Dieters often use this food to help satisfy cravings, especially people who miss the crunch of fried or baked foods. A single celery stalk has very few calories, typically only about six for a medium-sized section. Many people eat celery because it contains negative calories; this means that it takes more calories to eat and digest it than what it contains.
How Many Calories in a Stalk of Celery
Watch out! Although most people refer to one single piece of the celery as a stalk, others, including the USDA, refer to the whole bunch of celery as one stalk. What’s more confusing is that the singular stalk also goes by many other names; it can be referred to as a branch, a rib, a petiole, or a stick of celery. When determining the calorie count for your day or week, the difference between terms can be critical.
Calories for One Stalk, Branch, Rib, Petiole, or Stick of Celery = 6.4
Calories for One Stalk, Bunch, Cluster, Petioles, or Crown of Celery = 76.8
What Is a Rib of Celery
The singular piece of celery broken off from the bunch is referred to as a rib of celery. Ribs of celery are often used as low calories snacks or vehicles for dips or other condiments. Popular combinations with celery ribs are:
- Tuna salad
- Spinach dip
- Peanut butter and raisins
- Blue cheese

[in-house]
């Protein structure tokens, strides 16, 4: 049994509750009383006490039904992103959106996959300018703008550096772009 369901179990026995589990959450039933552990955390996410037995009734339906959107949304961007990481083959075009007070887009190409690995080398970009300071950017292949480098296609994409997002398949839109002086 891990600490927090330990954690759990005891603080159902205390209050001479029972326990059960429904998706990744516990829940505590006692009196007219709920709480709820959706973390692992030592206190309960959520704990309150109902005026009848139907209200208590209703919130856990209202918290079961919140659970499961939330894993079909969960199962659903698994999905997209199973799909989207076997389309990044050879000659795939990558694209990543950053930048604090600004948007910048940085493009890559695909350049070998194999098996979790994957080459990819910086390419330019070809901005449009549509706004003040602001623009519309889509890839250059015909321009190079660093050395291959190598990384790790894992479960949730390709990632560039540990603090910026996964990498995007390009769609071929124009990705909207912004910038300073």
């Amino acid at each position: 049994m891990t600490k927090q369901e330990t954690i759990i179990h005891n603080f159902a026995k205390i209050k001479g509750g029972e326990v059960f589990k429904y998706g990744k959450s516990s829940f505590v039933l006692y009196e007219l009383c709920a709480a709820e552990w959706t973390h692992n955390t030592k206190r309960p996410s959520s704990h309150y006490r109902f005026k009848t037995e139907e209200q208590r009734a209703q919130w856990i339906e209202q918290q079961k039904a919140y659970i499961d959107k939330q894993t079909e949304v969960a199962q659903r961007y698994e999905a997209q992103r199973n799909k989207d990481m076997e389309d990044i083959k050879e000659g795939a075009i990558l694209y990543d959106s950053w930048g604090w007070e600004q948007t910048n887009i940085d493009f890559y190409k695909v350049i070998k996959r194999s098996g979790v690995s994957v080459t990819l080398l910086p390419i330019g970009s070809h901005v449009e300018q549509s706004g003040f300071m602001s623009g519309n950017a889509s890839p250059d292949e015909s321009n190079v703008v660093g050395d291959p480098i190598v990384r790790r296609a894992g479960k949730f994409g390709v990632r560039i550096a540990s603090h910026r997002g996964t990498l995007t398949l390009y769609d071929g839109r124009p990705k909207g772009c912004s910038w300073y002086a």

- Goat cheese and walnuts
- Cream cheese and bacon bits
- French onion dip
How Much Is a Stalk of Celery
Remember, the USDA refers to the entire group of celery sticks as one stalk of celery. As confusing as this may be, it is crucial to keep in mind when reading recipes or counting calories. If you are reading a recipe called for one stalk of celery, use deductive reasoning to determine whether or not using all of the sticks would be entirely too much celery or if it would be perfectly fine.
For example, you may find that in a vegetable soup, an entire stalk, as defined by the USDA, of celery makes sense; vegetable soup has lots of veggies in it. Alternately, if you are making corned beef and the recipe says to dice one carrot, one onion, and one stalk of celery to toss over the brisket while cooking, you can likely decide that it means one singular stick.
Is Celery Good for You?